Linked by Thom Holwerda on Thu 21st Dec 2006 11:38 UTC
X11, Window Managers In 2002, both KDE and GNOME released their last major revisions; KDE released KDE 3.0 on 3rd April, while GNOME followed shortly after with GNOME 2.0 on 27th June. For the Linux desktop, therefore, 2002 was an important year. Since then, we have continiously been fed point releases which added bits of functionaility and speed improvements, but no major revision has yet seen the light of day. What's going on?
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Version numbers don't matter
by tux68 on Thu 21st Dec 2006 12:02 UTC
Member since:

Just because other O/S's increment their version numbers more often does not mean that they've somehow cornered the market on major improvements. Look at the Linux kernel, still at version 2.6.. it could just as easily be justifiably at version 12+ if a marketing department controlled the version number scheme.

Major things are going on behind the scene in the Linux desktop world, look at the offerings from for instance. You could write many full articles on things that have advanced in the Linux desktop, spending more than a paragraph worrying about releasse 3.0 or 4.0 is a waste of time.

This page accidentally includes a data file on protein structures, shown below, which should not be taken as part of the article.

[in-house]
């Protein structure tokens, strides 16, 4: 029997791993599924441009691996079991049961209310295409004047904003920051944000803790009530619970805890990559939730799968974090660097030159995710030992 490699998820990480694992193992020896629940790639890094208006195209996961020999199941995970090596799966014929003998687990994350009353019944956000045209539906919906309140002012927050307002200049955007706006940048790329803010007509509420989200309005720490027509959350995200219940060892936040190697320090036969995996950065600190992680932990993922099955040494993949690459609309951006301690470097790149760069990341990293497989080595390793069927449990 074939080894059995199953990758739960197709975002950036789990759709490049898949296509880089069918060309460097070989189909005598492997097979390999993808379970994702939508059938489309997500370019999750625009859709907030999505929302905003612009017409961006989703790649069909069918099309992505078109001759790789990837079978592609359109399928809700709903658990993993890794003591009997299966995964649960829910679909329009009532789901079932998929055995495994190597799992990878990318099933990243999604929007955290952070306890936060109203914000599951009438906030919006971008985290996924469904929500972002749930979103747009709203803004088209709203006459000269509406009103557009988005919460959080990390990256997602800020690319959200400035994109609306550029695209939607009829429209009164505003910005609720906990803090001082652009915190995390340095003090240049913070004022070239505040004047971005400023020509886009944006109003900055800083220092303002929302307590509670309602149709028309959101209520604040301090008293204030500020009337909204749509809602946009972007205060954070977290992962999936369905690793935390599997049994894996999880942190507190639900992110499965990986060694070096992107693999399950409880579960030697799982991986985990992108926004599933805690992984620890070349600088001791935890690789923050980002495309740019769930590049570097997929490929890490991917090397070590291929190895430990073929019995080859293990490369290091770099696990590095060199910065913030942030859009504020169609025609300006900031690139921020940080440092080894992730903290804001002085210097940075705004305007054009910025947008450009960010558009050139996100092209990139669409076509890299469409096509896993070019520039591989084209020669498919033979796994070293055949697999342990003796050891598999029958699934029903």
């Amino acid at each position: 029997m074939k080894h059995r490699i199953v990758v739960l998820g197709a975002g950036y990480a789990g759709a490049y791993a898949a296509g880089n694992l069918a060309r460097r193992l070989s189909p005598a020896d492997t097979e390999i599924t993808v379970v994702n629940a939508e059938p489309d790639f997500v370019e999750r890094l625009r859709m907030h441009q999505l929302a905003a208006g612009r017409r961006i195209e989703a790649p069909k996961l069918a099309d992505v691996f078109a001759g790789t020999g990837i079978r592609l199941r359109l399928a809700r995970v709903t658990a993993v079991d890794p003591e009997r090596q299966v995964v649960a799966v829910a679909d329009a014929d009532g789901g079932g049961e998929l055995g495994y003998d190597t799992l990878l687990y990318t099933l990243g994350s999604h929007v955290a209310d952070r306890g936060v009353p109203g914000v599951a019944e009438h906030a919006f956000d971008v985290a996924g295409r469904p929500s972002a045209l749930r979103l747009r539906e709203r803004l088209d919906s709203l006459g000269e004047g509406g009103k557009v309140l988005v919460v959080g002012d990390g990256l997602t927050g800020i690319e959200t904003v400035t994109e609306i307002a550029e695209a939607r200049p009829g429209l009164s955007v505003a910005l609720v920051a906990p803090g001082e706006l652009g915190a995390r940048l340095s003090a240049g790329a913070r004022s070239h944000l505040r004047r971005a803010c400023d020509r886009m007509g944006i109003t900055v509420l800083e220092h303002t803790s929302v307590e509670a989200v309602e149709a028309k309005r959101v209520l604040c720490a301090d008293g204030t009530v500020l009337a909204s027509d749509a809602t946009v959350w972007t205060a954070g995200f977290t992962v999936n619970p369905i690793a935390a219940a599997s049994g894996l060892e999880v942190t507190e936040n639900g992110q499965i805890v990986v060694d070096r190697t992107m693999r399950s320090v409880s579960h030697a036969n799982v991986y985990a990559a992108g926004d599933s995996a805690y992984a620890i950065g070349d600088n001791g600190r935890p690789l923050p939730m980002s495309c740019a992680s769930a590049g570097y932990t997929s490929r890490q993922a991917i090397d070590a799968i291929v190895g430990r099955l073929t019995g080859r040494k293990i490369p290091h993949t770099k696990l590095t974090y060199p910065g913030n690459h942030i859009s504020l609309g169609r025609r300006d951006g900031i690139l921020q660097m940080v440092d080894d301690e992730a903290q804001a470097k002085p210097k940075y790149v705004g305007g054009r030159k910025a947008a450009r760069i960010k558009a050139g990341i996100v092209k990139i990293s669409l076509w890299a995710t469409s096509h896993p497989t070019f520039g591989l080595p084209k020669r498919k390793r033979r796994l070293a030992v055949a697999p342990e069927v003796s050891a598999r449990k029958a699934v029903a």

Reply Score: 5

RE: Version numbers don't matter
by libray on Thu 21st Dec 2006 15:45 in reply to "Version numbers don't matter"
libray Member since:

Absolutely version numbers have nothing to do with milestones of an application. NetBSD, for a number of years, released 1.0-1.6 before using the first number to denote a major release (2.0).

But I fail to see why the future of the Unix desktop relies on GNOME or KDE, both of which I have never used more than a few hours before installing my own choice for my desktop.

Reply Parent Score: 2

subterrific Member since:

Agreed. Does Thom honestly think, because we haven't seen another major version number release that nothing major has been going on? This article is pure FUD. GNOME 2.12 is more different from GNOME 2.0 than 2.0 was from 1.0. Just look at the list of new applications and features since 2.0, not to mention all the work (cario, dbus, avahi), UI improvements (svg icons, clearlooks, tango). GNOME also finally has a decent multimedia framework with GStreamer. The "incremental" improvements are a good thing. It means the code is stable and maintainable. I am way more happy now using GNOME/Linux than OS X, and I've been a Mac user since 1987. Personally I'd rather read an article about what major features or changes you must have in mind that we're all missing.

Reply Parent Score: 3